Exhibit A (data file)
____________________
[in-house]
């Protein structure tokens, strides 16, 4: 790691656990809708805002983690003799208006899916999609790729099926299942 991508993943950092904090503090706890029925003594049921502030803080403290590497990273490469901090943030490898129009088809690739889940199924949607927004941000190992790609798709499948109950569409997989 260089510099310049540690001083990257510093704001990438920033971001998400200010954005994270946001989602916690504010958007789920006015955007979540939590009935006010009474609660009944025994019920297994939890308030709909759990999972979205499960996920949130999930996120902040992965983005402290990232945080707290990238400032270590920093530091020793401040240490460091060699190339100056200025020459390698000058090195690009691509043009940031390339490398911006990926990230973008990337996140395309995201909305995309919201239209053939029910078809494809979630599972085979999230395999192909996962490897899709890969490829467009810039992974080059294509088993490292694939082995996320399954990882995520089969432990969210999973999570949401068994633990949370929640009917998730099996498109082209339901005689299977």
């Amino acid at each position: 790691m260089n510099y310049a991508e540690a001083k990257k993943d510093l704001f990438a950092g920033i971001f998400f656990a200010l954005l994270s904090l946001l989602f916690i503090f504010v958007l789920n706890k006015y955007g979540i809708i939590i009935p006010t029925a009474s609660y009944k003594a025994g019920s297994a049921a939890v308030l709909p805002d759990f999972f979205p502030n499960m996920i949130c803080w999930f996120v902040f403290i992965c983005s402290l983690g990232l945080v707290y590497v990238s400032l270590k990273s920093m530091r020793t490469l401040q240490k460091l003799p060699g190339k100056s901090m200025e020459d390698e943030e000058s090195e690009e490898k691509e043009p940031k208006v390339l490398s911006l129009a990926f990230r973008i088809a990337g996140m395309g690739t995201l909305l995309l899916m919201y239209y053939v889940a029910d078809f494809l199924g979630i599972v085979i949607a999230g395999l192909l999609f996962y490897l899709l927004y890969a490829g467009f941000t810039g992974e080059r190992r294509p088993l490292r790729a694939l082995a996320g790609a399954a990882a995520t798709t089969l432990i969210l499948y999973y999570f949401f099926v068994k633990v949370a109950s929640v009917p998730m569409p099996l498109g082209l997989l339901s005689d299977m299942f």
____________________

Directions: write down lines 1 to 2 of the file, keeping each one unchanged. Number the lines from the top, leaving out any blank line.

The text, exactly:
[in-house]
């Protein structure tokens, strides 16, 4: 790691656990809708805002983690003799208006899916999609790729099926299942 991508993943950092904090503090706890029925003594049921502030803080403290590497990273490469901090943030490898129009088809690739889940199924949607927004941000190992790609798709499948109950569409997989 260089510099310049540690001083990257510093704001990438920033971001998400200010954005994270946001989602916690504010958007789920006015955007979540939590009935006010009474609660009944025994019920297994939890308030709909759990999972979205499960996920949130999930996120902040992965983005402290990232945080707290990238400032270590920093530091020793401040240490460091060699190339100056200025020459390698000058090195690009691509043009940031390339490398911006990926990230973008990337996140395309995201909305995309919201239209053939029910078809494809979630599972085979999230395999192909996962490897899709890969490829467009810039992974080059294509088993490292694939082995996320399954990882995520089969432990969210999973999570949401068994633990949370929640009917998730099996498109082209339901005689299977």